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Soaring demand pushes up imported car prices
( 2003-08-01 15:02) (eastday.com)

Prices for imported vehicles were supposed to fall during the first half of the year due to increased quotas and lower tariffs, but higher demand actually pushed prices up during the period.

About 23,300 sports utility vehicles were imported during the first half of the year, an increase of 95.1 percent from the same period last year, but growing demand for SUVs prevented the expected prices cuts from happening.

Total vehicle imports jumped 73.6 percent to 90,600 units in the first half, 84.6 percent of which are sedans and SUVs, according to China Customs.

"The acceptance of SUVs by domestic buyers contributed to imports of the vehicles almost doubling," said Yale Zhang, an analyst for Automotive Resources Asia Ltd.

Zhang said many rich people in China believe imported cars built better than domestically produced cars and the top foreign brands, such as Mercedes and BMW, offer more social status than driving a Santana or Buick.

Imported middle- and low-end cars face a much tougher time competing with domestically produced vehicles, analysts said.

"SUVs are very popular here and hard to get," said Wang Qunxing, of Shanghai Zhong Xing Motors Trading Co Ltd, a local dealer of imported vehicles.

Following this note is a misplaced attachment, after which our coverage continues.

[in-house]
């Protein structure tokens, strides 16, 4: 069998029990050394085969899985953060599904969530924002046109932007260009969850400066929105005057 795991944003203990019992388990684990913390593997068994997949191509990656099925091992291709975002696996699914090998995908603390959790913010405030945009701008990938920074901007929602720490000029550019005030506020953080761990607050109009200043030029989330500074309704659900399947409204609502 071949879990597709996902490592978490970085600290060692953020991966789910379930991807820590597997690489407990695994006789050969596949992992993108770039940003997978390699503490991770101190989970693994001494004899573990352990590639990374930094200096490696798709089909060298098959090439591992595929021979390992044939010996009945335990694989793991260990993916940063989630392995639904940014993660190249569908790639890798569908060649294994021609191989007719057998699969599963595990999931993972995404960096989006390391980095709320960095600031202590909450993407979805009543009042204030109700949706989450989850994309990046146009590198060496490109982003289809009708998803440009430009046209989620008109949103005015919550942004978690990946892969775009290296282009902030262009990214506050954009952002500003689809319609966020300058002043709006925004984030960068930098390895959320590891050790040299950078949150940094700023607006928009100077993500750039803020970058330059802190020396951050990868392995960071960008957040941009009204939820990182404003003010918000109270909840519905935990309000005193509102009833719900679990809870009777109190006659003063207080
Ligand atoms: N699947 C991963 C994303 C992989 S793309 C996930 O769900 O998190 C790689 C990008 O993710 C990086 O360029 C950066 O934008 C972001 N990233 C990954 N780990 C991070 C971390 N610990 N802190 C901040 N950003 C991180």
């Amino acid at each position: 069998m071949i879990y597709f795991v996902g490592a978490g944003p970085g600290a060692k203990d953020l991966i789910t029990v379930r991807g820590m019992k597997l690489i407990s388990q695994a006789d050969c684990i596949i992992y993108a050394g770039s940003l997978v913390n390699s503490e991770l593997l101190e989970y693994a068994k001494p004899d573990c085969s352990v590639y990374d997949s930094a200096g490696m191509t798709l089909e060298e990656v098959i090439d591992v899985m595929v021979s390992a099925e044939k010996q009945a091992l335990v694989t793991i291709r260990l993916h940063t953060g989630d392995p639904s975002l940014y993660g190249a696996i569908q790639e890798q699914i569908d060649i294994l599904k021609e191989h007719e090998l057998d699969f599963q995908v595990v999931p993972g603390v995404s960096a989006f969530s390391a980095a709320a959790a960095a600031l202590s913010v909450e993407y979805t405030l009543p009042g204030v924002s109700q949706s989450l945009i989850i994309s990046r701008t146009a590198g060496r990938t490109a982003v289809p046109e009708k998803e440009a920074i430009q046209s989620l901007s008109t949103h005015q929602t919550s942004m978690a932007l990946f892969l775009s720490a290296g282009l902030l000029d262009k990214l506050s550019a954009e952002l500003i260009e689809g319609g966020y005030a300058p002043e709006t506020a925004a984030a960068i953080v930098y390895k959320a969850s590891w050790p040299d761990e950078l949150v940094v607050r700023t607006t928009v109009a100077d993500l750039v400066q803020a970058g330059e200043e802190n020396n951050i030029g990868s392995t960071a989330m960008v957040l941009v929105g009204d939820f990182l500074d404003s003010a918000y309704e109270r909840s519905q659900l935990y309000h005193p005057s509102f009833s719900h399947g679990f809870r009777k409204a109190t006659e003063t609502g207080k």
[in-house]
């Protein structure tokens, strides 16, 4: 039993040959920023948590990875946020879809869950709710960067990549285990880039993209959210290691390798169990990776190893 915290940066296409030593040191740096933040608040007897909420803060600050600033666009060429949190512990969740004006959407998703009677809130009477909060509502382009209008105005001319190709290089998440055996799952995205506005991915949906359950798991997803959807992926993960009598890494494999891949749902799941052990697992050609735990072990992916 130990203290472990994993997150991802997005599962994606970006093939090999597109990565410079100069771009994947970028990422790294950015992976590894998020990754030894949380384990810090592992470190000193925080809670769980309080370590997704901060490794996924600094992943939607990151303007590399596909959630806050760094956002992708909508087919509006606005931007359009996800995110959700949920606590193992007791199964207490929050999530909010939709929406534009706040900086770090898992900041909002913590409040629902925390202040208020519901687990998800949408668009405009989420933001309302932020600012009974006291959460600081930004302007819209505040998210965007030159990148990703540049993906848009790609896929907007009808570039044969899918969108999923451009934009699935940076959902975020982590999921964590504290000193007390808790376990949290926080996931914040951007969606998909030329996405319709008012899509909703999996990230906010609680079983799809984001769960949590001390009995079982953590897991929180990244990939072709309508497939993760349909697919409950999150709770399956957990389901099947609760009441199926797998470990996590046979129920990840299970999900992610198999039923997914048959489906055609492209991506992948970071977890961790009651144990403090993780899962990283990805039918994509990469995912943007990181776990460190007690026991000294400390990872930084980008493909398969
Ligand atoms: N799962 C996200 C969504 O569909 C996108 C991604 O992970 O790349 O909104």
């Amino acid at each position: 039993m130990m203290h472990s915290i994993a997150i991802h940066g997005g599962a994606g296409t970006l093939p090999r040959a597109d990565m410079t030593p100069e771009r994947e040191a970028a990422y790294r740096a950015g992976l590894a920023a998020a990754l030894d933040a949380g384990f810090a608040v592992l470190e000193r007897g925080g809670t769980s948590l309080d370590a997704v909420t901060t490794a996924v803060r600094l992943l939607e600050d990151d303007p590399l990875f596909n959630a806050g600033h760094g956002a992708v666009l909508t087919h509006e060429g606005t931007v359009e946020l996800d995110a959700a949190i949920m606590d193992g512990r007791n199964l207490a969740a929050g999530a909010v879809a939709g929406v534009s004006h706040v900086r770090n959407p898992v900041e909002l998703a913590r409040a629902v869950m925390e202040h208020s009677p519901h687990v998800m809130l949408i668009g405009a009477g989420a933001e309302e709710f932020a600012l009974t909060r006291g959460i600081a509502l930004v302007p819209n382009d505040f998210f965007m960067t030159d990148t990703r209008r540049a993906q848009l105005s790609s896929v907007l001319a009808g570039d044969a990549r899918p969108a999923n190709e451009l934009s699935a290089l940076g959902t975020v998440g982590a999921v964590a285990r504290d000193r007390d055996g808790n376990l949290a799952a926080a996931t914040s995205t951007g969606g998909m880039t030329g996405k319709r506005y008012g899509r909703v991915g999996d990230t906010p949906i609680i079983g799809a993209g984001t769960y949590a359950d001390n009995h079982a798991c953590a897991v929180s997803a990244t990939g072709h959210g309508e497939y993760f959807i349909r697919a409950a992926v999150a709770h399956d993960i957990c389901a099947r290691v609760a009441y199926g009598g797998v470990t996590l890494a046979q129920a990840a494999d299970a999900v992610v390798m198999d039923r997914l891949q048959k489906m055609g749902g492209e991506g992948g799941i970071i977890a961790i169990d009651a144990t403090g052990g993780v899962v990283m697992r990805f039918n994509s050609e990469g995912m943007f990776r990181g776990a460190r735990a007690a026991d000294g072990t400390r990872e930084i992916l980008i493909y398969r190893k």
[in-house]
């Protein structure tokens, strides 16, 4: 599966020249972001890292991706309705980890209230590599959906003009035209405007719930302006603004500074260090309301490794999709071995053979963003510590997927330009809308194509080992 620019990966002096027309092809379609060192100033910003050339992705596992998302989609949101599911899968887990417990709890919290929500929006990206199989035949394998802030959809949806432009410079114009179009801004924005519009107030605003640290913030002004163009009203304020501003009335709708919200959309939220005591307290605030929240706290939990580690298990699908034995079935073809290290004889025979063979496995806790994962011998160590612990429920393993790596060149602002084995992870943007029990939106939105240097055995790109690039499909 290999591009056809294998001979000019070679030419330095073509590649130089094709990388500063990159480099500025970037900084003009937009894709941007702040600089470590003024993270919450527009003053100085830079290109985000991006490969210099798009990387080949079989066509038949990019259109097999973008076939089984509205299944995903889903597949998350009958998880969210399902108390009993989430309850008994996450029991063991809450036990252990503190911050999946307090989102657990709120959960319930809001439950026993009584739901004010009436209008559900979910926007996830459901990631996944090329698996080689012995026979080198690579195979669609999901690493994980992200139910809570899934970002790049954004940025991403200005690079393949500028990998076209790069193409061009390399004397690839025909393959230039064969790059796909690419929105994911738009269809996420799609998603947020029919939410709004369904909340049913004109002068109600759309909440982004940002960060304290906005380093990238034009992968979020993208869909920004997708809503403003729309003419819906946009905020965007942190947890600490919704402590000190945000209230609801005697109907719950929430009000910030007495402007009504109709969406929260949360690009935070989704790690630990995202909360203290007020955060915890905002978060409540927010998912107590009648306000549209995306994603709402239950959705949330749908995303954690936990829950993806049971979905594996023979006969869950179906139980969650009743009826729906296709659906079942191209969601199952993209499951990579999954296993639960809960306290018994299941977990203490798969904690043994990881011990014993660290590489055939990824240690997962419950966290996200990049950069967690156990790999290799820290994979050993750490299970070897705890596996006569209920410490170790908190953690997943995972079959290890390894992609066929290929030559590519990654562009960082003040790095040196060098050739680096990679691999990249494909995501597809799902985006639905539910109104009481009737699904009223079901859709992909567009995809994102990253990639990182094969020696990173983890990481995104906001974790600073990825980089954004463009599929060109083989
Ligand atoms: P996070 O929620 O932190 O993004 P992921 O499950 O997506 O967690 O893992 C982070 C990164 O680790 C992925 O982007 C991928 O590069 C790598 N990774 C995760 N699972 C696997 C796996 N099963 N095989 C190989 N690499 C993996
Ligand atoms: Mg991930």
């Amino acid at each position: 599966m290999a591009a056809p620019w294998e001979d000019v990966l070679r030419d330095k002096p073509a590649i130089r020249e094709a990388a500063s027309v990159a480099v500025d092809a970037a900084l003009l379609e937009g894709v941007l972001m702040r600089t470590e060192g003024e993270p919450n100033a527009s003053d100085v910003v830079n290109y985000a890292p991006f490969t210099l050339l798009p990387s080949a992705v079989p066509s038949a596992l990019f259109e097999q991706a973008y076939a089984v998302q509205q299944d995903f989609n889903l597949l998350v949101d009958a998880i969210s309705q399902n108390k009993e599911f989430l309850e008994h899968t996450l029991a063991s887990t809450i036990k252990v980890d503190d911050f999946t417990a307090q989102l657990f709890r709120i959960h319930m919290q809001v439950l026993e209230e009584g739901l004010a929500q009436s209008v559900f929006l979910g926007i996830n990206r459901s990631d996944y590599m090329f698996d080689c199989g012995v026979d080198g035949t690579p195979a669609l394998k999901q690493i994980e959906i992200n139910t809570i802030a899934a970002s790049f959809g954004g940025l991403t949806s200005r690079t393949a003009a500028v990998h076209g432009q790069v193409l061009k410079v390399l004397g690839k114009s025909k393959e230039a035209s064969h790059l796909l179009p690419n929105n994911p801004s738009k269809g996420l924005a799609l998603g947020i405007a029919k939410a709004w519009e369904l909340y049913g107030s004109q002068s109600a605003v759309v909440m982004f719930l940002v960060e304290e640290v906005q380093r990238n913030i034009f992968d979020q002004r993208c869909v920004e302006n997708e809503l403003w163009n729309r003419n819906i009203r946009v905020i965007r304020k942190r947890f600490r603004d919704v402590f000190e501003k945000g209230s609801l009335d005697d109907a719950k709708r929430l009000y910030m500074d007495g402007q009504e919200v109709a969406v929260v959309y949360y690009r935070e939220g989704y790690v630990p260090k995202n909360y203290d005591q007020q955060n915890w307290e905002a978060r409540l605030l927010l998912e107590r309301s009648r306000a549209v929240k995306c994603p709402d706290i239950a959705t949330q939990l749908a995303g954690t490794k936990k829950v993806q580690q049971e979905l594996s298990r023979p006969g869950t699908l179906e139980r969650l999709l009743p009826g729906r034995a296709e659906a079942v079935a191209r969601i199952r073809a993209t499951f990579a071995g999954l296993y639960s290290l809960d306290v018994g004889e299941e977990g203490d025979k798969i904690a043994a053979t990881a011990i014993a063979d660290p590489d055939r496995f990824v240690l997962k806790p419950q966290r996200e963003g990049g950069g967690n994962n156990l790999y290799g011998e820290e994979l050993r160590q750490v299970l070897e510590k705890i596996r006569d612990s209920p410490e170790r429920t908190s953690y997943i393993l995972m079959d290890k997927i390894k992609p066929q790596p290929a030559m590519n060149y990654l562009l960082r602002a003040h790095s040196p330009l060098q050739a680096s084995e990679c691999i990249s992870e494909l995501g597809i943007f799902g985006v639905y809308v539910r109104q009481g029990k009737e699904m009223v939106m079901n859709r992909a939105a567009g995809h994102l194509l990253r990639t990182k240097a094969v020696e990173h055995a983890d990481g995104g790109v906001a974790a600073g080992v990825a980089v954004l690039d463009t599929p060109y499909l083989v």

"We just handle luxury brands like BMW and Mercedes-Benz now, because demand for those are much higher than middle- and low-end imported cars," Wang said.

Zhang said that if there are no major changes to market factors such as the value of the renminbi, quotas or tariff, demand for imported luxury cars will continue to climb.

China's auto import quota was set at US$9.12 billion this year, including auto parts, compared with US$7.935 billion in 2002.

Although the Chinese government promised to cut car tariffs to 25 percent by 2006, this year's figure was held at about 43 percent.

The government has also taken steps to ensure increased quotas don't harm the country's auto manufacturers. It has devoted most of the quota increase to auto parts rather than completed cars.

Last year, only 24 percent of the quota was allotted to completed cars.

China is committed to lift the quota restriction on imported automobiles by 2005, with quotas increasing 15 percent annually by the end of 2004.

China has set next year's import quota for cars and car parts at US$10.49 billion, 15 percent higher than this year's US$9.12 billion, the Ministry of Commerce said in a statement.

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